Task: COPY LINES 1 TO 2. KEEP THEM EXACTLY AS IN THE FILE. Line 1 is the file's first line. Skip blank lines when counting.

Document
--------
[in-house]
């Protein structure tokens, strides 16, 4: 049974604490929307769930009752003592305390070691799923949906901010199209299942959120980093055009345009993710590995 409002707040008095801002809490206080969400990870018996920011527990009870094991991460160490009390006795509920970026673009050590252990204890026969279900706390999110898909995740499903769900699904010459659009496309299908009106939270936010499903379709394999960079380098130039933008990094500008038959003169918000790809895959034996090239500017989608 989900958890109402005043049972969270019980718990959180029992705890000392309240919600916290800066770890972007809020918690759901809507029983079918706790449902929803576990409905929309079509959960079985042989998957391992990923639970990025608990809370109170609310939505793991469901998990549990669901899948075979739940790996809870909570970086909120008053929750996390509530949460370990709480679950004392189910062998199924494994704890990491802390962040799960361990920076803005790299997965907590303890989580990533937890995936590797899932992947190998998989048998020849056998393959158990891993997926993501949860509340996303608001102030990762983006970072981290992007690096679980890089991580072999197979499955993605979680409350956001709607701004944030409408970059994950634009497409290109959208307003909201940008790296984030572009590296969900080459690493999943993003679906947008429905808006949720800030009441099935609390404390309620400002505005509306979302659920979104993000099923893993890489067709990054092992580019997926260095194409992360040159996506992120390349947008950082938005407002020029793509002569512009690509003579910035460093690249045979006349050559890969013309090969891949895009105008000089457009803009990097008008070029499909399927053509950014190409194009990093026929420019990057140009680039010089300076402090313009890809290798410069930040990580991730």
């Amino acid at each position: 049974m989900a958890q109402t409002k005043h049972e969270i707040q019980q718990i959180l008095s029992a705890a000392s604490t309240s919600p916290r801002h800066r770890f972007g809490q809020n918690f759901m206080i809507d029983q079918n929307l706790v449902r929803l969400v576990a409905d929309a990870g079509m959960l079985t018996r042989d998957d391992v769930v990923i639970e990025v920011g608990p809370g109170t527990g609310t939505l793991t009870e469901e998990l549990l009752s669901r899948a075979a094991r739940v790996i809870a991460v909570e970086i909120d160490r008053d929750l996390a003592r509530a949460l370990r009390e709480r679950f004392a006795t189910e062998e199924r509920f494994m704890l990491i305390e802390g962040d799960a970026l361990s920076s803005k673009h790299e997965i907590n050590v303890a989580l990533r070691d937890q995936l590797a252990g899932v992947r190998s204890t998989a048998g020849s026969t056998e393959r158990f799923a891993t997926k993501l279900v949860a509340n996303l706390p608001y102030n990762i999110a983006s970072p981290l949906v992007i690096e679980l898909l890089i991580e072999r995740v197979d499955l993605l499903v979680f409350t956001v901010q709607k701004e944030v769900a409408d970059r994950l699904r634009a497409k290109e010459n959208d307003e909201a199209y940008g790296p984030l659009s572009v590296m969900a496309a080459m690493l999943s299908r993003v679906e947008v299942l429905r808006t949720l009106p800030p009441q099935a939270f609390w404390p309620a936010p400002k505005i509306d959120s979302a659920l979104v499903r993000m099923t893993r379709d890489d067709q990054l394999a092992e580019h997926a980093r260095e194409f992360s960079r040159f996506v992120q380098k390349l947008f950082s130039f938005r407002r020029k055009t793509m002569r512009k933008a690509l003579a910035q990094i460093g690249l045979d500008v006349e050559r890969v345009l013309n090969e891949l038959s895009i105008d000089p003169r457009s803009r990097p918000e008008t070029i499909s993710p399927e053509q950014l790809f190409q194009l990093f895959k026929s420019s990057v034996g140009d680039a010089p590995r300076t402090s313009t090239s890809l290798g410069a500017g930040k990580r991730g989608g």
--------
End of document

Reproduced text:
[in-house]
């Protein structure tokens, strides 16, 4: 049974604490929307769930009752003592305390070691799923949906901010199209299942959120980093055009345009993710590995 409002707040008095801002809490206080969400990870018996920011527990009870094991991460160490009390006795509920970026673009050590252990204890026969279900706390999110898909995740499903769900699904010459659009496309299908009106939270936010499903379709394999960079380098130039933008990094500008038959003169918000790809895959034996090239500017989608 989900958890109402005043049972969270019980718990959180029992705890000392309240919600916290800066770890972007809020918690759901809507029983079918706790449902929803576990409905929309079509959960079985042989998957391992990923639970990025608990809370109170609310939505793991469901998990549990669901899948075979739940790996809870909570970086909120008053929750996390509530949460370990709480679950004392189910062998199924494994704890990491802390962040799960361990920076803005790299997965907590303890989580990533937890995936590797899932992947190998998989048998020849056998393959158990891993997926993501949860509340996303608001102030990762983006970072981290992007690096679980890089991580072999197979499955993605979680409350956001709607701004944030409408970059994950634009497409290109959208307003909201940008790296984030572009590296969900080459690493999943993003679906947008429905808006949720800030009441099935609390404390309620400002505005509306979302659920979104993000099923893993890489067709990054092992580019997926260095194409992360040159996506992120390349947008950082938005407002020029793509002569512009690509003579910035460093690249045979006349050559890969013309090969891949895009105008000089457009803009990097008008070029499909399927053509950014190409194009990093026929420019990057140009680039010089300076402090313009890809290798410069930040990580991730």